Transforming Sentence into Clause Modifier

Complex sentences sometimes make you sound fluent and fluid. Although technical writers may not agree to this, joining two simple sentences that are somehow related creates an impression.

A simple Korean sentence can be tranformed into a clause modifier by using one of the modifier endings  -(으)ㄴ  or – 는 (attached to the final verb of the sentence) and then placing a noun after it.  The result of which is a noun expression and no longer a sentence.   This noun expression can then be used as a subject or object just like any other noun expression.

To give you an illustration on how this works:

  • He is  —> is my friend
  • Ms. Jane Reyes —> is my friend
  • The lady wearing a pink dress —> is my friend
  • The lady standing between Ms. Reyes and Atty. Cruz —> is my friend

For descriptive verb, it’s a bit simple just the way it works for English.  Here are some examples:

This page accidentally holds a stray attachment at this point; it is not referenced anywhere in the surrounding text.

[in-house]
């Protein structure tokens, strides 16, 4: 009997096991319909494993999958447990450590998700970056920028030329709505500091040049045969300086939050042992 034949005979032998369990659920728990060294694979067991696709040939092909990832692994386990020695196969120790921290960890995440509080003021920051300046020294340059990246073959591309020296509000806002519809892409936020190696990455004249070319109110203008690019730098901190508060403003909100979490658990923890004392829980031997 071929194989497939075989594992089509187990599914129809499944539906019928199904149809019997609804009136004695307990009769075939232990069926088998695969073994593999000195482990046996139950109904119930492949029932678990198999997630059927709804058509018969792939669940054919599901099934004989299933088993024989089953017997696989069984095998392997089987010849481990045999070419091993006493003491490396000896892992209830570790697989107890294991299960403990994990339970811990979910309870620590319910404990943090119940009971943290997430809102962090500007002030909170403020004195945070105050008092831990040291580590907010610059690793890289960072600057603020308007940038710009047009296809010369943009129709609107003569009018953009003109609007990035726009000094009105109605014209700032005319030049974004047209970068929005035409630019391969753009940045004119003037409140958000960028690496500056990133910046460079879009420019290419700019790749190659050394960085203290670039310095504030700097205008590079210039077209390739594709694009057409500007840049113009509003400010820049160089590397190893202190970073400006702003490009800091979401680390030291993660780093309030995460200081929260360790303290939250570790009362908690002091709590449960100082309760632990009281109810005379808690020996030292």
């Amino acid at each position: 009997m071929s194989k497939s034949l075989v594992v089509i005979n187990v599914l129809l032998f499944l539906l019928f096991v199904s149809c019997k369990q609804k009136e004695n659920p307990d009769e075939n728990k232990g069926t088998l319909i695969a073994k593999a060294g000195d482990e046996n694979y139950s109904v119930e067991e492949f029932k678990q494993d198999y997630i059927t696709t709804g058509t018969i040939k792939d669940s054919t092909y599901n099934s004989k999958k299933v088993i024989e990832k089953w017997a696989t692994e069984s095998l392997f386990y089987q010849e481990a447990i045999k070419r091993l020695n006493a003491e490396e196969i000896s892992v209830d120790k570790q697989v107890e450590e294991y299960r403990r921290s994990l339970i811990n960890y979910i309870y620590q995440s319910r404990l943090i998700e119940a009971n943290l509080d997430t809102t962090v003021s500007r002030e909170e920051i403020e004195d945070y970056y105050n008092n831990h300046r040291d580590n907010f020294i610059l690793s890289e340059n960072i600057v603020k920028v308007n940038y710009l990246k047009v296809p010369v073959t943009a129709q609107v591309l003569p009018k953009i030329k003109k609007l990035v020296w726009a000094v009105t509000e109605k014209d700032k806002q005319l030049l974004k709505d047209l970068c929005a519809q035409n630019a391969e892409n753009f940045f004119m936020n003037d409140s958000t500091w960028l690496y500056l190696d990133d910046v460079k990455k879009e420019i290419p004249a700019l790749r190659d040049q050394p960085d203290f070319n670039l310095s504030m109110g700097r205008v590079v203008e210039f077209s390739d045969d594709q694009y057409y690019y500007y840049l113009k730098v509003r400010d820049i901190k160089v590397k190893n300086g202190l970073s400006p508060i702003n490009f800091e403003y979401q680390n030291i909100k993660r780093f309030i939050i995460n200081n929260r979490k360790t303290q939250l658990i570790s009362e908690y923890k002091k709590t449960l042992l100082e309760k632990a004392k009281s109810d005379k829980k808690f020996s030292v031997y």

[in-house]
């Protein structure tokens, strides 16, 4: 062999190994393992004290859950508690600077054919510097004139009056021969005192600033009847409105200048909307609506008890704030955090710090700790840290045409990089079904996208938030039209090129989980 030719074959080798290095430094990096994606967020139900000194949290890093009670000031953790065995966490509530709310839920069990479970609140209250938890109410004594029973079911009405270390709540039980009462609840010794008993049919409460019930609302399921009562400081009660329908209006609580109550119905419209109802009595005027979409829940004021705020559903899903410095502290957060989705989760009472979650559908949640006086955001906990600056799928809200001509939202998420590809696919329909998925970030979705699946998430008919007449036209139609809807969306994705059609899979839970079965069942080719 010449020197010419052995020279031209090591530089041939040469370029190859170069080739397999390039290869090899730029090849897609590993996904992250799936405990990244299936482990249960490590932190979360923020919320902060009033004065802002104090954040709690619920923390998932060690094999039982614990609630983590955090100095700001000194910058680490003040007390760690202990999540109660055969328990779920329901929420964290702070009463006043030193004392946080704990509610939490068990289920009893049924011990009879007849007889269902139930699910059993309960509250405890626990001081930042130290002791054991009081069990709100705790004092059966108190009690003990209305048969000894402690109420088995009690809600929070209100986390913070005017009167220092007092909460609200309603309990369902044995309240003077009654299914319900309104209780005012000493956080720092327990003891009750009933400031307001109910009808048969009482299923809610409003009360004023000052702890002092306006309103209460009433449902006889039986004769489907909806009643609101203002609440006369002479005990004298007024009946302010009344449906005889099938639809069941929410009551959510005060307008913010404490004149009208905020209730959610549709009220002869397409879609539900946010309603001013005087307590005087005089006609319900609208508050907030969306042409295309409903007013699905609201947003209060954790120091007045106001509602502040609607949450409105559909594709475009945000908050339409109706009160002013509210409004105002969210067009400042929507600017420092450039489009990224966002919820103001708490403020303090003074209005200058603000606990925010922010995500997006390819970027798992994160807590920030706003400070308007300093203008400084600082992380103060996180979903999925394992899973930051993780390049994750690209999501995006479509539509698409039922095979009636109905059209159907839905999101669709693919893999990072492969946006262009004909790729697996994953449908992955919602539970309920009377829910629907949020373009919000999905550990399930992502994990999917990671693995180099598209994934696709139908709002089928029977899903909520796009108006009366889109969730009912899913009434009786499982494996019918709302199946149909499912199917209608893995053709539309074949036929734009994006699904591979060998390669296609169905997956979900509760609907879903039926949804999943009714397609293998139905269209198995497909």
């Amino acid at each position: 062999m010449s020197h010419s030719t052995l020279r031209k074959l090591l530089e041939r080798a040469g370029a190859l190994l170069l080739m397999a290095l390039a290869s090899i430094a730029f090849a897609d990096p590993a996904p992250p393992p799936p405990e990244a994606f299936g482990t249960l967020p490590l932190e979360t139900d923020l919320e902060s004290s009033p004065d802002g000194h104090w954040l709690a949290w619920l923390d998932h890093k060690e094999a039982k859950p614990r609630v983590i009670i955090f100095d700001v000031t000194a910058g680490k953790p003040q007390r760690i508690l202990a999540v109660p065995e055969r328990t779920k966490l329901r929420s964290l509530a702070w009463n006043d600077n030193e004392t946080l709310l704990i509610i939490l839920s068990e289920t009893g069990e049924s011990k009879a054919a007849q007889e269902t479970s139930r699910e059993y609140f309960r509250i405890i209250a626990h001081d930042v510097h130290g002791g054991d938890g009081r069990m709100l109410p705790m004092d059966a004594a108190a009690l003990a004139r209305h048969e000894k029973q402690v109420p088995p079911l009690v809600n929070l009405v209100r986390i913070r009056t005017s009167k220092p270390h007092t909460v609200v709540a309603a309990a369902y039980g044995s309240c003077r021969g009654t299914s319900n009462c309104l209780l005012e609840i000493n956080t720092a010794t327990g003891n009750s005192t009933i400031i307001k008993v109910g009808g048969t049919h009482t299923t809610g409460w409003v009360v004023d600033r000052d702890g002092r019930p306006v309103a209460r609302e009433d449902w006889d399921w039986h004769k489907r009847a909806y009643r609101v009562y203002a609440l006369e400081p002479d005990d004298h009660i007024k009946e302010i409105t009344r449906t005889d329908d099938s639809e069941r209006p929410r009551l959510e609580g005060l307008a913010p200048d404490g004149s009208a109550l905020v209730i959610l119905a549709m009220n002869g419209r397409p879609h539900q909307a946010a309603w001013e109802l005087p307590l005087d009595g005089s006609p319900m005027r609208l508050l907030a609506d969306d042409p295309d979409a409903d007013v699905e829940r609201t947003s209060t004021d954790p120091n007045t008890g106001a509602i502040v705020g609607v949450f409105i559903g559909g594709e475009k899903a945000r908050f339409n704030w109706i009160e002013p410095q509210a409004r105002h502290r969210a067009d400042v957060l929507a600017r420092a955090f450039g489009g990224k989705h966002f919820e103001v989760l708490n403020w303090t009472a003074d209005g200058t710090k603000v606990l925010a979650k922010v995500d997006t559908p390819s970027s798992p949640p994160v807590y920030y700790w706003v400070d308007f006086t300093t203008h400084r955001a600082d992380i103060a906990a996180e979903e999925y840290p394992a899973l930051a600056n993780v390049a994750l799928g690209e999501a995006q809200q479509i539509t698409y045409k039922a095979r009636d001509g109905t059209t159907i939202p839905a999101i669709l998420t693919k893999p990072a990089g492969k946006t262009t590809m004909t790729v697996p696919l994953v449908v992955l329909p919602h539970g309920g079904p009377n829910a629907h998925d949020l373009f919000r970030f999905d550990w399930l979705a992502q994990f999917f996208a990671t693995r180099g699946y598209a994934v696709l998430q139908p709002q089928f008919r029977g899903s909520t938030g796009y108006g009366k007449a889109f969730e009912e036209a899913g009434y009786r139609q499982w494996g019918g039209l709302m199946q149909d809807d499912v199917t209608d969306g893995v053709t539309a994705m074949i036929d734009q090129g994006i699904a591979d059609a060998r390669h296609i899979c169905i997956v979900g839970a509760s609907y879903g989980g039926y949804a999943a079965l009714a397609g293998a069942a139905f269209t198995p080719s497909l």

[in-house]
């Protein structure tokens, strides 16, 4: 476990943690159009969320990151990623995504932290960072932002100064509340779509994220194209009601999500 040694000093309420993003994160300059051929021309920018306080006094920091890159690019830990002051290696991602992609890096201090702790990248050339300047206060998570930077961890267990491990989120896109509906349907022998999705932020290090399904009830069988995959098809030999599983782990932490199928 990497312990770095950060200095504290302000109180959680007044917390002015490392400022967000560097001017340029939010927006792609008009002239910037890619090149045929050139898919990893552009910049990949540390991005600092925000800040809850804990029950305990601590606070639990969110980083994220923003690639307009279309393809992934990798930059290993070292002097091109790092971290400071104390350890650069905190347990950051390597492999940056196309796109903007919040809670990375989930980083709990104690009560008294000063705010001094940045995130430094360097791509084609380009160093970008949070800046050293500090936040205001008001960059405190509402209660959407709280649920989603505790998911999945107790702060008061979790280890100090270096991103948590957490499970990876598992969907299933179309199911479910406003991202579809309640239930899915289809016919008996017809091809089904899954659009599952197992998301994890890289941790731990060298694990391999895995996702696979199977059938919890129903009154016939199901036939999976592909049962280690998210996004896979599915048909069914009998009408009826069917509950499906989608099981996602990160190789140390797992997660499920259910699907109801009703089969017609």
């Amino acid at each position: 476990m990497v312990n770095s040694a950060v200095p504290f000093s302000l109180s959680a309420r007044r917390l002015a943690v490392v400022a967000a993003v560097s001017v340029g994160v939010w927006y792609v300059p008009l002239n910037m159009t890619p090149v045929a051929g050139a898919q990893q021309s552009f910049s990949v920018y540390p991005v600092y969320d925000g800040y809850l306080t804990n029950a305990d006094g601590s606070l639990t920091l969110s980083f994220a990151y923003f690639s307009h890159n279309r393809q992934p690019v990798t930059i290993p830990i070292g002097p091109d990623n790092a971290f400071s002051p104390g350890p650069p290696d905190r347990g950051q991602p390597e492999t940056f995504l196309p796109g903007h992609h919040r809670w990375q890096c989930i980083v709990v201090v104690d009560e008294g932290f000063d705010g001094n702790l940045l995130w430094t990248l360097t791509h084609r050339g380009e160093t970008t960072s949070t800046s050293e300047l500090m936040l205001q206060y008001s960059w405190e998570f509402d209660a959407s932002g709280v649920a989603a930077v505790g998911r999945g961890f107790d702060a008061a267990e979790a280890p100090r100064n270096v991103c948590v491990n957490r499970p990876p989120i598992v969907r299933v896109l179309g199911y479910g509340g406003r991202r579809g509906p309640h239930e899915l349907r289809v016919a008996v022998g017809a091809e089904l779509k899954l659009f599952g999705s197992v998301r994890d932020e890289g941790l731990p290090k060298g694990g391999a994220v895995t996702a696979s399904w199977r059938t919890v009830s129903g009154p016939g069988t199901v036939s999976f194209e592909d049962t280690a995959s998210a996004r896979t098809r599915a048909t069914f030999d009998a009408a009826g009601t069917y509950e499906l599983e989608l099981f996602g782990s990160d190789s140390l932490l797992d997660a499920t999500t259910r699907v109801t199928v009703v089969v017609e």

• 작은 책 (chakeun chaek/ small book) <—- 책이 작아요 (chaeki chakayo / The book is small)
  • 예쁜 여자  (yeepeun yoja / beautiful lady) <—- 여자가 예뻐요. (Yojaga yeppeoyo/ She [the lady] is beautiful)

There is an exception though which is in the use of verbs 있어요 (isseoyo) and 없어요(opseoyo):

  • 가방이 있는 사람 (Kabangi ittneun saram) –> the person who has bag
  • 연필이 없는 사람 (Yeonpil opneun saram) –> the person who has no pencil.

For the case of processive verbs, its a bit different . There are some other things to consider when transfoming  sentence ending in processive verb into noun phrase.   This I have to read on…

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